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In the United States, a Joint Committee on the Judiciary is one name for a legislative committee that oversees all the functions, decisions and administrative matters of the courts and the judiciary system. Although not all states use this name, each state has its own committee that is responsible for the proceedings in its own jurisdiction. Members of the committee are also members of the Senate or House of Representatives, and hail from different districts within the state and different political parties to help ensure the fairness of the committee.
In most states, each committee is made up of two chairs or co-chairs, two vice-chairs, and two ranking minority members. Each set of ranked individuals is made up of one member from the Senate and one member from the House of Representatives, hence the reference to a joint committee. The rest of the committee is filled out by equal members from both the House and Senate.
In addition to being kept apprised of all judicial procedures, including criminal law proceedings, parole hearings, wills, adoptions, appeals and divorce cases, the Joint Committee on the Judiciary also oversees the courts' observances of the preservation of public documents and keeps track of all claims made against the state. The committee may keep track of all court-related nominations, including those for workers' compensation commissioners, members of the Board of Pardons and Paroles, and for new judges. Also usually falling under the watchful eye of the committee is all matters of the Department of Corrections and the Commission on Human Rights and Opportunities.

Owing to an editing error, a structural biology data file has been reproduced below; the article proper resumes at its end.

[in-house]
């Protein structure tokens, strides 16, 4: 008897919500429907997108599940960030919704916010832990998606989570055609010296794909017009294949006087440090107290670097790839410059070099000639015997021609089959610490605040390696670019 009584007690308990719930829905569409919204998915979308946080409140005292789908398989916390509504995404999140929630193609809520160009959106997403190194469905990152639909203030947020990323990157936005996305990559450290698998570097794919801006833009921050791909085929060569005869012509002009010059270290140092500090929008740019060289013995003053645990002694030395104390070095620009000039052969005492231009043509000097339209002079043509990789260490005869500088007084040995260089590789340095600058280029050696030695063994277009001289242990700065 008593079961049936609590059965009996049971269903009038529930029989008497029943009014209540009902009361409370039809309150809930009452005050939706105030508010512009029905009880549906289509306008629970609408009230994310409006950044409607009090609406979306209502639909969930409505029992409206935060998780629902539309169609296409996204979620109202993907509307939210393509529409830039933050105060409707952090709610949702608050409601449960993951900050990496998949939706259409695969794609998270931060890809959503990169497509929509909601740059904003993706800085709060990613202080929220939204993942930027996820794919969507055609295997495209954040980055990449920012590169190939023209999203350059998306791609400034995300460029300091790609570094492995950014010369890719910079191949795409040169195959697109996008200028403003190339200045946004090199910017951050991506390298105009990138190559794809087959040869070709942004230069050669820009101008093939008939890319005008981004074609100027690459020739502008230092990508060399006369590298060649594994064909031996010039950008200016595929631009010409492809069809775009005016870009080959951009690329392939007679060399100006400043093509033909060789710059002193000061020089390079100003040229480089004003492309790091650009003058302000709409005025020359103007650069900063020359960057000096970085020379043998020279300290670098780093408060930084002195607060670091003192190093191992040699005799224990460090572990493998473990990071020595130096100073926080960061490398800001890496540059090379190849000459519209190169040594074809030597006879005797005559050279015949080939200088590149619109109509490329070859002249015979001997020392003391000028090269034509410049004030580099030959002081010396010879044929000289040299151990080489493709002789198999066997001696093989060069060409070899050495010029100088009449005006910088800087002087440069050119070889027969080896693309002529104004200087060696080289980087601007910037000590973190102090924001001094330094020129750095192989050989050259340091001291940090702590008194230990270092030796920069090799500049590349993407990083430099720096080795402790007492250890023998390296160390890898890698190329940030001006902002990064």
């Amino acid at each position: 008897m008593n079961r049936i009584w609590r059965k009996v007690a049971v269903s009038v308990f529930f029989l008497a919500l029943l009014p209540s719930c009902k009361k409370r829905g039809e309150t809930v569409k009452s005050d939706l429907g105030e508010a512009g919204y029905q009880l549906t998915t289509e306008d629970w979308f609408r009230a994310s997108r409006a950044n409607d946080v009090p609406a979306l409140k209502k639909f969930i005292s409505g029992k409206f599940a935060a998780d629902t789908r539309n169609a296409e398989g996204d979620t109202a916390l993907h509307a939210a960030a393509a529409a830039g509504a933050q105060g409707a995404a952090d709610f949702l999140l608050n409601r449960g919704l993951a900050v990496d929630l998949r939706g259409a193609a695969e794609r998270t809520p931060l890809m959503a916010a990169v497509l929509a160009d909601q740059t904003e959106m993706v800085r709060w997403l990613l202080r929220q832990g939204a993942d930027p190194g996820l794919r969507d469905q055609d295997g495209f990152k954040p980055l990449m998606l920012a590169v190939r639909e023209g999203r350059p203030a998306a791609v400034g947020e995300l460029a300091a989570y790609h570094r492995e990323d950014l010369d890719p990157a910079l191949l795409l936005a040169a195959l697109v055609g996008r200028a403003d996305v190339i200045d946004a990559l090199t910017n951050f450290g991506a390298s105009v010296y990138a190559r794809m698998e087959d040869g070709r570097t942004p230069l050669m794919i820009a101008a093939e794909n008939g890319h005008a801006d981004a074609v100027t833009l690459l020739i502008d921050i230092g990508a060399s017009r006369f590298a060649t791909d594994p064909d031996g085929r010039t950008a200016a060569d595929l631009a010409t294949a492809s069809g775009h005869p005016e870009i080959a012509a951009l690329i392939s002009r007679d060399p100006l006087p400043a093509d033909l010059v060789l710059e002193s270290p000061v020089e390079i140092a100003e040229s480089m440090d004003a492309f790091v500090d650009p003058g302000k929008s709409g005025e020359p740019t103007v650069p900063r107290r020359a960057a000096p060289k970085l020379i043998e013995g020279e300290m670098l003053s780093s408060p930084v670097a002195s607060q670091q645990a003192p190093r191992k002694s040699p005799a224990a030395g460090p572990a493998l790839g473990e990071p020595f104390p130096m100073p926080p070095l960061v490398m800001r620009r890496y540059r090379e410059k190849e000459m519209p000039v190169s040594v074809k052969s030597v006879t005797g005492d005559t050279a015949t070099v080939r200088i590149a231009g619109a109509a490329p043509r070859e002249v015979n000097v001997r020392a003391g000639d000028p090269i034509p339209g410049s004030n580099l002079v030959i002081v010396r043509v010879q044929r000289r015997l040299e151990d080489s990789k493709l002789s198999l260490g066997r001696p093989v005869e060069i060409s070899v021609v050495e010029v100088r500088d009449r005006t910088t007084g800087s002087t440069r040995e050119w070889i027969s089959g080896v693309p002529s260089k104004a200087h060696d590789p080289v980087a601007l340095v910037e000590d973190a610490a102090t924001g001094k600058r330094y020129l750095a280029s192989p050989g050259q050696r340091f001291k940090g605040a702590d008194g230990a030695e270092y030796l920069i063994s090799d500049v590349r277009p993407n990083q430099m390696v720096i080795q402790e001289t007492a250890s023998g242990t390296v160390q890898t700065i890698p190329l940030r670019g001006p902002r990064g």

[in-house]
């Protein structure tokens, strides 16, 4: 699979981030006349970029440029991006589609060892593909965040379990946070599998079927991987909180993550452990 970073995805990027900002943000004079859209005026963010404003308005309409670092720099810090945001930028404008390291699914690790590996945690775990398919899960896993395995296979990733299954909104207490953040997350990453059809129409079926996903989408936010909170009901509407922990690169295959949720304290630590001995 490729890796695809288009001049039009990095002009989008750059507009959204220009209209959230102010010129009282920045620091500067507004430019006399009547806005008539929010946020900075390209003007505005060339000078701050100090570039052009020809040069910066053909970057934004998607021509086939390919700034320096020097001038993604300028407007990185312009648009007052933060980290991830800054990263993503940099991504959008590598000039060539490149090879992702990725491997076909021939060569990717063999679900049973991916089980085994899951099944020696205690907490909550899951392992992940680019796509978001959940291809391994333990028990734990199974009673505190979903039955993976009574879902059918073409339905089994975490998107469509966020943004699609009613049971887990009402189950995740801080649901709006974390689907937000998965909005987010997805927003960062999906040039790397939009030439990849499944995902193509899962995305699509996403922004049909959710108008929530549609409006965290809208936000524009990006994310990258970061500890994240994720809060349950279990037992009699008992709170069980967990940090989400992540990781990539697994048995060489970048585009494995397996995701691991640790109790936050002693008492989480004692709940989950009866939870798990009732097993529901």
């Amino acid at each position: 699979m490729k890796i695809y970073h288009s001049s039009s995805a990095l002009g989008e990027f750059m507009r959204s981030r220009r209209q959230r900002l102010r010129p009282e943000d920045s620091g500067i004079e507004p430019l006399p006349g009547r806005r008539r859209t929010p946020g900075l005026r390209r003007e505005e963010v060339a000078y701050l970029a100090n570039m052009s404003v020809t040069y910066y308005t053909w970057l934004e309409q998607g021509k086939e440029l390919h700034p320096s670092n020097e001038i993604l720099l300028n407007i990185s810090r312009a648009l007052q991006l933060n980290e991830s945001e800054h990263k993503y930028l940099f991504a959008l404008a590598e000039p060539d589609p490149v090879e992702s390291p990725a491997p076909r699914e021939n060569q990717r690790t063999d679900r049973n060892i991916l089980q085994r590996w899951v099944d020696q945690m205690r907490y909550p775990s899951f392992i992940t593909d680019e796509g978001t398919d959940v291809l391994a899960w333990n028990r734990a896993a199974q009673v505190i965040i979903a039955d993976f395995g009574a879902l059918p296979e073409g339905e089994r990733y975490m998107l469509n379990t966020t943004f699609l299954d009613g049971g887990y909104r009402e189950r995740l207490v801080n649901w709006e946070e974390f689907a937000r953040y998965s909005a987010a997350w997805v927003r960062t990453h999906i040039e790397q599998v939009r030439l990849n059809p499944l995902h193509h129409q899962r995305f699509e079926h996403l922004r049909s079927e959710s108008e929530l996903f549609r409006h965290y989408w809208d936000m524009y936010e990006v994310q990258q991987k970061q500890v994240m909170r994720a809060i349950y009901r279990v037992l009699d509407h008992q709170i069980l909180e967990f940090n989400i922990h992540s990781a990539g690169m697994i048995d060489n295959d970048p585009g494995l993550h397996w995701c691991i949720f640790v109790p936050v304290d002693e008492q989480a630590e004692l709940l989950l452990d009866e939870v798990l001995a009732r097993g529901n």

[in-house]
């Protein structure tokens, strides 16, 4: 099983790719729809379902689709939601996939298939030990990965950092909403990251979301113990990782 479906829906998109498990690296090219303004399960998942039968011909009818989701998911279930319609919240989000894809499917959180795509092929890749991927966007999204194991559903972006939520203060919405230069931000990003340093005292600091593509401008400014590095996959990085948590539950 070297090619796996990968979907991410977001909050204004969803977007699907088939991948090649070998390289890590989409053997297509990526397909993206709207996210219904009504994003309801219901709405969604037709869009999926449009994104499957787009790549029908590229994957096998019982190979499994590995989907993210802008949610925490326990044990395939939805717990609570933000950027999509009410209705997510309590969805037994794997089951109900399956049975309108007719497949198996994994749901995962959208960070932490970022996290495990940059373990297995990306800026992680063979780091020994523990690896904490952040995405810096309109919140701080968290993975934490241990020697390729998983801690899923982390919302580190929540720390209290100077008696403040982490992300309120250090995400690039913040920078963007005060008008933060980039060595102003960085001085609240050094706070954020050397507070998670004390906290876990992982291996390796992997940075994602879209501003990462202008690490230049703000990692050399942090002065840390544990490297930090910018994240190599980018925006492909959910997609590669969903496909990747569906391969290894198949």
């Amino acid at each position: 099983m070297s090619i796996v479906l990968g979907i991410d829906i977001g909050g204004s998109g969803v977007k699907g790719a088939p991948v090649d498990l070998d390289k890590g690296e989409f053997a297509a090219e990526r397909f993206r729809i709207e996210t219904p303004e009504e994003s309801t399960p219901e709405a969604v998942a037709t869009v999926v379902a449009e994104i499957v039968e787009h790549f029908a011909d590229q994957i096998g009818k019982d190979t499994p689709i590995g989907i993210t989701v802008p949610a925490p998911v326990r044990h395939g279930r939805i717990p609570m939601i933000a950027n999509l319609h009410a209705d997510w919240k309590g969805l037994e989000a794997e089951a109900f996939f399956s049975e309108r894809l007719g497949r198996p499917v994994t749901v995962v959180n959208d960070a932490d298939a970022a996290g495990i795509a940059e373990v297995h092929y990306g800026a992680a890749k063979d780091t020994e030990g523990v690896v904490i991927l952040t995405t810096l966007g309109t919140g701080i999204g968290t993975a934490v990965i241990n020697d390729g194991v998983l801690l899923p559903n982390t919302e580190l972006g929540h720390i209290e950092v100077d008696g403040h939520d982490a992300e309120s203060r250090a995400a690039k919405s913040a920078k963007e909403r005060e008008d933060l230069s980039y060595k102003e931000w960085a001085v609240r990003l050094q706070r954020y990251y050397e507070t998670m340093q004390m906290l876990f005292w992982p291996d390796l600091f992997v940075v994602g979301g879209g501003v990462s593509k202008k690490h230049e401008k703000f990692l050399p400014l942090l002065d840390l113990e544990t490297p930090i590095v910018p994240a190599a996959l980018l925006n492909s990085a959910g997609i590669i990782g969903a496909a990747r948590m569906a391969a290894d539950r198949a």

The passing of certain bills may go before the Joint Committee on the Judiciary. Bills that can result in a civil ruling with punishments of fines above a certain amount and all bills with criminal penalties will usually go before the committee. In this capacity, the committee serves as a failsafe to ensure that the bills have appropriate punishments and penalties that are in line with constitutional law.
Judicial reforms are usually presented to the Joint Committee on the Judiciary, and members veto or pass the reforms. Bills of any kind may go before the committee, as long as they meet the requirements for criminal or civil penalties. For example, acts that have done before Connecticut's Joint Committee on the Judiciary include acts concerning organized retail theft, those involving the protection of domestic violence victims, those prohibiting the unreasonable confinement of dogs, and those specifying the punishments and evidence needed to prove failure of a driver to stop for a school bus.